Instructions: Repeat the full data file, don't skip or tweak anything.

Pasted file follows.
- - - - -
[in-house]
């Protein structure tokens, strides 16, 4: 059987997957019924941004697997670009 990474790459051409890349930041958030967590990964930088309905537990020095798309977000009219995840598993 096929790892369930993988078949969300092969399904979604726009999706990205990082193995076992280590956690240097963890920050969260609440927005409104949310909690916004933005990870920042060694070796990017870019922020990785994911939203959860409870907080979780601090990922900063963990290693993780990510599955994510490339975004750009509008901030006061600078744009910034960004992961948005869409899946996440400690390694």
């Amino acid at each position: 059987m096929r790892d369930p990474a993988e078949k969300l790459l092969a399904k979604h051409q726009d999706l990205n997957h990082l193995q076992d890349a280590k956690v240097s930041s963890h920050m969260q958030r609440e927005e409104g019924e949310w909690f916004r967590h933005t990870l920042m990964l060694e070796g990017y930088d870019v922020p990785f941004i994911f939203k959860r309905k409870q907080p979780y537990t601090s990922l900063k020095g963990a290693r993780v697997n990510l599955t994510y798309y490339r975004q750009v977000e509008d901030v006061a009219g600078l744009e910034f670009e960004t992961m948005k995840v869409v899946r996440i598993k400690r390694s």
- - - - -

[in-house]
């Protein structure tokens, strides 16, 4: 059987997957019924941004697997670009 990474790459051409890349930041958030967590990964930088309905537990020095798309977000009219995840598993 096929790892369930993988078949969300092969399904979604726009999706990205990082193995076992280590956690240097963890920050969260609440927005409104949310909690916004933005990870920042060694070796990017870019922020990785994911939203959860409870907080979780601090990922900063963990290693993780990510599955994510490339975004750009509008901030006061600078744009910034960004992961948005869409899946996440400690390694």
């Amino acid at each position: 059987m096929r790892d369930p990474a993988e078949k969300l790459l092969a399904k979604h051409q726009d999706l990205n997957h990082l193995q076992d890349a280590k956690v240097s930041s963890h920050m969260q958030r609440e927005e409104g019924e949310w909690f916004r967590h933005t990870l920042m990964l060694e070796g990017y930088d870019v922020p990785f941004i994911f939203k959860r309905k409870q907080p979780y537990t601090s990922l900063k020095g963990a290693r993780v697997n990510l599955t994510y798309y490339r975004q750009v977000e509008d901030v006061a009219g600078l744009e910034f670009e960004t992961m948005k995840v869409v899946r996440i598993k400690r390694s």